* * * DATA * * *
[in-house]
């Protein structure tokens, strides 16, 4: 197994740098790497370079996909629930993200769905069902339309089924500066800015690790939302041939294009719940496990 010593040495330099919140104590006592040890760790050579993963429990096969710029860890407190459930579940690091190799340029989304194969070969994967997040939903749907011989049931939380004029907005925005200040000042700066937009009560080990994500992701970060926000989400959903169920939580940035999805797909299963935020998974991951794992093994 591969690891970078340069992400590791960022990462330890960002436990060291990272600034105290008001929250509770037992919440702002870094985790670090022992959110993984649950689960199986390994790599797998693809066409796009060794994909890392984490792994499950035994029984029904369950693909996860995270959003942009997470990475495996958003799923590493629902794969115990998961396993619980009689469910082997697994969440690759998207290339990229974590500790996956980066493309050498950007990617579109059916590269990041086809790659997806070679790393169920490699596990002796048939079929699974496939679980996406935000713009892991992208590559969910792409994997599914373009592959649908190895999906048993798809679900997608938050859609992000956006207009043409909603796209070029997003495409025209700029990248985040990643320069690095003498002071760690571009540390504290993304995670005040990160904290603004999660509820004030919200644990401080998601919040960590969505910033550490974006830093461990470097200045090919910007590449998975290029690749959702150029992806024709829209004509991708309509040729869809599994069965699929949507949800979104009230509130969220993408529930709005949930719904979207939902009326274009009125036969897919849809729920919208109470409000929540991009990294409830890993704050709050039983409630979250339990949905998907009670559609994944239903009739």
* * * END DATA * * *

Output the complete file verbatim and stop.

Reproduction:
[in-house]
């Protein structure tokens, strides 16, 4: 197994740098790497370079996909629930993200769905069902339309089924500066800015690790939302041939294009719940496990 010593040495330099919140104590006592040890760790050579993963429990096969710029860890407190459930579940690091190799340029989304194969070969994967997040939903749907011989049931939380004029907005925005200040000042700066937009009560080990994500992701970060926000989400959903169920939580940035999805797909299963935020998974991951794992093994 591969690891970078340069992400590791960022990462330890960002436990060291990272600034105290008001929250509770037992919440702002870094985790670090022992959110993984649950689960199986390994790599797998693809066409796009060794994909890392984490792994499950035994029984029904369950693909996860995270959003942009997470990475495996958003799923590493629902794969115990998961396993619980009689469910082997697994969440690759998207290339990229974590500790996956980066493309050498950007990617579109059916590269990041086809790659997806070679790393169920490699596990002796048939079929699974496939679980996406935000713009892991992208590559969910792409994997599914373009592959649908190895999906048993798809679900997608938050859609992000956006207009043409909603796209070029997003495409025209700029990248985040990643320069690095003498002071760690571009540390504290993304995670005040990160904290603004999660509820004030919200644990401080998601919040960590969505910033550490974006830093461990470097200045090919910007590449998975290029690749959702150029992806024709829209004509991708309509040729869809599994069965699929949507949800979104009230509130969220993408529930709005949930719904979207939902009326274009009125036969897919849809729920919208109470409000929540991009990294409830890993704050709050039983409630979250339990949905998907009670559609994944239903009739």